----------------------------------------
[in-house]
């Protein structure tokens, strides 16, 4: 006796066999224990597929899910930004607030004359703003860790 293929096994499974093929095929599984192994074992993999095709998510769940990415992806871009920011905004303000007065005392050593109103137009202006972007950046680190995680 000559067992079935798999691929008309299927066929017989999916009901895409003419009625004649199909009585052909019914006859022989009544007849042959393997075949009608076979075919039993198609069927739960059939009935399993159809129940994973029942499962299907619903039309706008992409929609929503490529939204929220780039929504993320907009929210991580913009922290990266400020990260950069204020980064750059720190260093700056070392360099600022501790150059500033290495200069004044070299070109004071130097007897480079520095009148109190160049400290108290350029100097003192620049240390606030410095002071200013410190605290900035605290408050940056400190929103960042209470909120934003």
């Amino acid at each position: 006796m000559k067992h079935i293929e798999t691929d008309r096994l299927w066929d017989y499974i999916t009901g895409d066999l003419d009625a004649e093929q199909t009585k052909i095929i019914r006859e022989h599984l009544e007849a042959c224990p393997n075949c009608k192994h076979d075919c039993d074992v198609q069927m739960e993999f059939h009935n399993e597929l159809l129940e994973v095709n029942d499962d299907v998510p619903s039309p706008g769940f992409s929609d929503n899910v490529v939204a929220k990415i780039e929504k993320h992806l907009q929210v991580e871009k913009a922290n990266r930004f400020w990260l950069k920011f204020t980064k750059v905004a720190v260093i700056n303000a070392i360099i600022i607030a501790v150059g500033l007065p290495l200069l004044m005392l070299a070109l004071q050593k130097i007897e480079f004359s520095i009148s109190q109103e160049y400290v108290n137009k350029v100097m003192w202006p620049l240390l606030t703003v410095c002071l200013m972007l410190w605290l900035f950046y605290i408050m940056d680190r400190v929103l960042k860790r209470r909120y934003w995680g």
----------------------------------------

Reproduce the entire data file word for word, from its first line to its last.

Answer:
[in-house]
């Protein structure tokens, strides 16, 4: 006796066999224990597929899910930004607030004359703003860790 293929096994499974093929095929599984192994074992993999095709998510769940990415992806871009920011905004303000007065005392050593109103137009202006972007950046680190995680 000559067992079935798999691929008309299927066929017989999916009901895409003419009625004649199909009585052909019914006859022989009544007849042959393997075949009608076979075919039993198609069927739960059939009935399993159809129940994973029942499962299907619903039309706008992409929609929503490529939204929220780039929504993320907009929210991580913009922290990266400020990260950069204020980064750059720190260093700056070392360099600022501790150059500033290495200069004044070299070109004071130097007897480079520095009148109190160049400290108290350029100097003192620049240390606030410095002071200013410190605290900035605290408050940056400190929103960042209470909120934003």
């Amino acid at each position: 006796m000559k067992h079935i293929e798999t691929d008309r096994l299927w066929d017989y499974i999916t009901g895409d066999l003419d009625a004649e093929q199909t009585k052909i095929i019914r006859e022989h599984l009544e007849a042959c224990p393997n075949c009608k192994h076979d075919c039993d074992v198609q069927m739960e993999f059939h009935n399993e597929l159809l129940e994973v095709n029942d499962d299907v998510p619903s039309p706008g769940f992409s929609d929503n899910v490529v939204a929220k990415i780039e929504k993320h992806l907009q929210v991580e871009k913009a922290n990266r930004f400020w990260l950069k920011f204020t980064k750059v905004a720190v260093i700056n303000a070392i360099i600022i607030a501790v150059g500033l007065p290495l200069l004044m005392l070299a070109l004071q050593k130097i007897e480079f004359s520095i009148s109190q109103e160049y400290v108290n137009k350029v100097m003192w202006p620049l240390l606030t703003v410095c002071l200013m972007l410190w605290l900035f950046y605290i408050m940056d680190r400190v929103l960042k860790r209470r909120y934003w995680g």